What I am learning right now from reading about Frida and looking at her art, may turn out to be a valuable lesson in art and in life. I imagine that she colored her way through much pain and anguish,I don't see self pity in anything she did, but that does not mean denying the nature of your true circumestances, create beauty from whatever you are given.

Tuesday, May 4, 2010

hand in hand with Frida

In choosing a painting from Frida's work as my jumping off point, I thought about her life and you cannot think about Frida Kahlo's life without considering her intense chronic pain as a result of the trolly accident she was in as a youth and the many surgeries that left her at times worse than before the surgery and how in the midst of this pain she was able to create such beautiful art.
One cannot compare pain, it is impossible. I think when one compares one's pain with someone else’s it devalues either yours or theirs, yet we all have it. It is one of the things that make us human. Some are unable to get past it, some get through it, and some, the pain is the color on the canvas and it is beautifully brilliant.
My grandmother Dodge had polio as a child. She spent a number of years in bed. Her legs became a challenge not her excuse. My father told a story of his youth when she took him shopping for school clothes. They were downtown Canon City, Colorado. They were walking past a store front and she looked at her reflection in the window and said, "Who's that cripple". She never saw herself as handicapped. She was vibrant, energetic, creative and hard working. She raised four boys alone and had a successful career. She endured alot of pain and it made her magnificent.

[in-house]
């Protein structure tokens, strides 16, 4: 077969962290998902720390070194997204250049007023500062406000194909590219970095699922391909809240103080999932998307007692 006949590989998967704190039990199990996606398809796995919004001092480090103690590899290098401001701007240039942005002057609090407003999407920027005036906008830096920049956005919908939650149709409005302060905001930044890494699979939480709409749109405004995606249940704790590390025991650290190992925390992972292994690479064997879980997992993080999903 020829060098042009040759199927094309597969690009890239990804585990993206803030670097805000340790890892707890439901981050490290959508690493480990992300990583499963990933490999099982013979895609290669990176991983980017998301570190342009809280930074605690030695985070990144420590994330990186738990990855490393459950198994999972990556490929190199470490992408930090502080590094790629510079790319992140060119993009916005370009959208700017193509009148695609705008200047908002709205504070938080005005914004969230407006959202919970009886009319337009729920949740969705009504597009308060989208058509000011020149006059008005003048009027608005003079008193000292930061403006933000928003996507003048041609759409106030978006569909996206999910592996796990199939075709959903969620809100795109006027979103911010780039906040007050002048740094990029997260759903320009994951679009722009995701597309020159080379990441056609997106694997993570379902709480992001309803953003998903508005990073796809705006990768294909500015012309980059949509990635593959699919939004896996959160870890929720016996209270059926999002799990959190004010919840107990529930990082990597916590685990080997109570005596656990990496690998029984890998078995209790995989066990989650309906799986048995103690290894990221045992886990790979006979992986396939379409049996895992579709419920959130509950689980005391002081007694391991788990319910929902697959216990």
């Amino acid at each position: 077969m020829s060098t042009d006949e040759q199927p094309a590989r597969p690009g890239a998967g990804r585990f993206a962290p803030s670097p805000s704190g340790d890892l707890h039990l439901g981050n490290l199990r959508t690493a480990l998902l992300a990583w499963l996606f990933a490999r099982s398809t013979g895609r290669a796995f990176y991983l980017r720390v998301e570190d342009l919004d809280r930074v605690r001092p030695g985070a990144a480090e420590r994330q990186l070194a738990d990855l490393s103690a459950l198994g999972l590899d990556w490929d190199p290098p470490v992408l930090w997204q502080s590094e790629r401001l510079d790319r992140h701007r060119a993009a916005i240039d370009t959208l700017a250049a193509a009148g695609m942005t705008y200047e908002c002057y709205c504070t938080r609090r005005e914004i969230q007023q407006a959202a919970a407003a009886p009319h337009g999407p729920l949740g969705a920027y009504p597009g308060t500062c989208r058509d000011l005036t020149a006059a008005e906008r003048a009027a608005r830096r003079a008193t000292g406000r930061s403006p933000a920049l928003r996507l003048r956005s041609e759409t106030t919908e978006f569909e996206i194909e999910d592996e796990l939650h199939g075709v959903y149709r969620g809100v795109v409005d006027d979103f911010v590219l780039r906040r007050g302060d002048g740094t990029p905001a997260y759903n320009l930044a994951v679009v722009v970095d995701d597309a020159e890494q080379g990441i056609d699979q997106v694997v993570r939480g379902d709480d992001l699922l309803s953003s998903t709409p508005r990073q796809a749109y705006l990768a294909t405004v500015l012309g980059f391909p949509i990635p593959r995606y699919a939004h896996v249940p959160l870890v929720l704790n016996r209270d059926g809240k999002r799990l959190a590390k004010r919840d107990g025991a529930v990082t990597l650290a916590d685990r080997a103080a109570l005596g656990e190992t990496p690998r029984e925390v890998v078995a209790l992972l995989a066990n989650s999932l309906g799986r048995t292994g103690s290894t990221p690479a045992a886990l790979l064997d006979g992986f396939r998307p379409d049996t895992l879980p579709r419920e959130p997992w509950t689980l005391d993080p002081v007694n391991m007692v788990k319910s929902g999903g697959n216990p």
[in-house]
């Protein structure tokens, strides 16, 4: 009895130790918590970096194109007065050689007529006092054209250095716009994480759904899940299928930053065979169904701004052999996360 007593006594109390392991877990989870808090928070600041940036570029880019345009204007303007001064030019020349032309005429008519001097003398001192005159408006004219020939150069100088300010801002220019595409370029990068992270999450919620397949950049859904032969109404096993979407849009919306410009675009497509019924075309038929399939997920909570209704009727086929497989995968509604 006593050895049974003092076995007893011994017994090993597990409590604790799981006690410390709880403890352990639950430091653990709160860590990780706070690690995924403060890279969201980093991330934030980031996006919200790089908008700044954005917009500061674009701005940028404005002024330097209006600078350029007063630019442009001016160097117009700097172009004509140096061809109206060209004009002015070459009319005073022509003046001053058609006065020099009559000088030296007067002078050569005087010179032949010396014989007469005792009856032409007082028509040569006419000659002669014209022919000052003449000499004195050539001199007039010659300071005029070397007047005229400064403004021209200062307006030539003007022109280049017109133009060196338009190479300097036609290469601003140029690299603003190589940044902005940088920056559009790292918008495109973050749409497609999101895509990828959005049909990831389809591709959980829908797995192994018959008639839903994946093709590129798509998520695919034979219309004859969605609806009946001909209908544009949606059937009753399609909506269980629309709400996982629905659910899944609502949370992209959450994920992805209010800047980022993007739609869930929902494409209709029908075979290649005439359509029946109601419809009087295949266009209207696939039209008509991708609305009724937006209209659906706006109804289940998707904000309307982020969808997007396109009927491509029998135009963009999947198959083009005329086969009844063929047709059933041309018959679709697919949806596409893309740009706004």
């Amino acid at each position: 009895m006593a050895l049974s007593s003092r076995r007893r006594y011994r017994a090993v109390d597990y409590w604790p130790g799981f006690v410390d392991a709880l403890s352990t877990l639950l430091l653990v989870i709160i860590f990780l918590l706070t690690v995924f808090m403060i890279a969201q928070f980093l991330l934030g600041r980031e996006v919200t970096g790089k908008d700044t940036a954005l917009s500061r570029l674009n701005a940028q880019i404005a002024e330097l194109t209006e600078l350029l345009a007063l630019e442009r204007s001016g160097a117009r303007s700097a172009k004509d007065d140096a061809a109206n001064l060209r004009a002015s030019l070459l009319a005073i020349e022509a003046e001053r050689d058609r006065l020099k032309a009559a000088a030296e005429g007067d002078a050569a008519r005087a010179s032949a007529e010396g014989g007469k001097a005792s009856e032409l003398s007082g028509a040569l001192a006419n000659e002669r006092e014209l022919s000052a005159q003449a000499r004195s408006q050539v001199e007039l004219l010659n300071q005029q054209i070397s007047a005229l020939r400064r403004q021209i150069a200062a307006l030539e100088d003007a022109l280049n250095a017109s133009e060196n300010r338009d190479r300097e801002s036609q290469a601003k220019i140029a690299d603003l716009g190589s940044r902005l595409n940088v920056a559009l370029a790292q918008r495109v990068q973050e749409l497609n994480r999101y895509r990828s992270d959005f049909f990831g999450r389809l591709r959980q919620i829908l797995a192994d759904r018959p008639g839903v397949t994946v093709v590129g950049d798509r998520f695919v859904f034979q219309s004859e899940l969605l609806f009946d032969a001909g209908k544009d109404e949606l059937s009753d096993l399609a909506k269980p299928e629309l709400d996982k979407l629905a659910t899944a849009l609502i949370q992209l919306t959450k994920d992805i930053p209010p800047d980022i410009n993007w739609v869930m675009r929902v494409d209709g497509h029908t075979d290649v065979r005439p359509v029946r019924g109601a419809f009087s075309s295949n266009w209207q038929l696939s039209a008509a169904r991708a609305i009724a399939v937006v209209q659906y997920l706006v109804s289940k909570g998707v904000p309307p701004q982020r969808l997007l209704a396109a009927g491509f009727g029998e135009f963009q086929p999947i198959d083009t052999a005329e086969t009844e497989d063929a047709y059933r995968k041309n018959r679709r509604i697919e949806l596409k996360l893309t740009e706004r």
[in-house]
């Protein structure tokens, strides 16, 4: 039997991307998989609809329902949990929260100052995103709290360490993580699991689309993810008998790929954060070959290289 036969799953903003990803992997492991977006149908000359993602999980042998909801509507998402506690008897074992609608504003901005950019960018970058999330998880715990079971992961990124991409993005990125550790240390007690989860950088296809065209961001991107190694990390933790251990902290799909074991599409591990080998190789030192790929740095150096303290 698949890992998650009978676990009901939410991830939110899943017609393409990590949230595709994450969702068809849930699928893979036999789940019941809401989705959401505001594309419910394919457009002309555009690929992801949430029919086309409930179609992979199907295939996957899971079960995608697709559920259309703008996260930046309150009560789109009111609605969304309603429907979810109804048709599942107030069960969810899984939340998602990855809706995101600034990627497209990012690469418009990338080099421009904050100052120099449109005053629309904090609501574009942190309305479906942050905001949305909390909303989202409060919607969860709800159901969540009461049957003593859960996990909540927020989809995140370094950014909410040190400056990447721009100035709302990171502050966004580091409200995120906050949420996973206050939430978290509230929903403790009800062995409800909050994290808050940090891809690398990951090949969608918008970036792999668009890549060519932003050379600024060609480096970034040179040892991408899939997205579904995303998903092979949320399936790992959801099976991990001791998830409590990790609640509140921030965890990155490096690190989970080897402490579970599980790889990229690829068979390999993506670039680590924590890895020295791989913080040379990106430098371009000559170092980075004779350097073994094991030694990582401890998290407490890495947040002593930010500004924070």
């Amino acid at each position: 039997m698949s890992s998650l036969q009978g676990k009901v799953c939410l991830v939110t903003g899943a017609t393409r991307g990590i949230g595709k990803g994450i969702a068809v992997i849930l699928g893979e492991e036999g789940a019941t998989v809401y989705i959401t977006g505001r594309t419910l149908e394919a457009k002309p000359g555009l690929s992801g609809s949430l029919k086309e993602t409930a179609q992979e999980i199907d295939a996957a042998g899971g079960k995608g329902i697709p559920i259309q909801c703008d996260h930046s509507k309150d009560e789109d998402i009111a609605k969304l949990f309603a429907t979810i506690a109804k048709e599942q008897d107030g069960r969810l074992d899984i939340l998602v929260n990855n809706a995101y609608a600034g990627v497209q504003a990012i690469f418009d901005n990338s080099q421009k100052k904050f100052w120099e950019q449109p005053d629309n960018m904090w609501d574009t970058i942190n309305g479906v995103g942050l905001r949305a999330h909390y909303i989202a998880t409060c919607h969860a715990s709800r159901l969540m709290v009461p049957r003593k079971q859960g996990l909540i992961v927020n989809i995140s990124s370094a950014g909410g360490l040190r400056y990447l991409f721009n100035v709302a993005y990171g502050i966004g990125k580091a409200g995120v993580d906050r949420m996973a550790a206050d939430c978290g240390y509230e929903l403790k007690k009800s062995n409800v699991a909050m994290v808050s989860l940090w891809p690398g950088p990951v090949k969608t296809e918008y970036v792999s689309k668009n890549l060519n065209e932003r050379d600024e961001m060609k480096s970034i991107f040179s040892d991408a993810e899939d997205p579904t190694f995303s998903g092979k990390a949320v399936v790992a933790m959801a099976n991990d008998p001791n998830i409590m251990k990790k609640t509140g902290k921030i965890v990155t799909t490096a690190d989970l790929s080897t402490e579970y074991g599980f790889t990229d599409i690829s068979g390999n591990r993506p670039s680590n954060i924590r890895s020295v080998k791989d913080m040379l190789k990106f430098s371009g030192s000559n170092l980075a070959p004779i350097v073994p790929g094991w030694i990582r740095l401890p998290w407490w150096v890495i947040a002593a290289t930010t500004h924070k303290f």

The work of Frida Kahlo is not only poetically painful but also strikingly beautiful.
This leads me to my own pain and what I do with it. It is there. I don't know about anyone else, but I am on a journey through it, with it and in it and color is my companion.
What about you?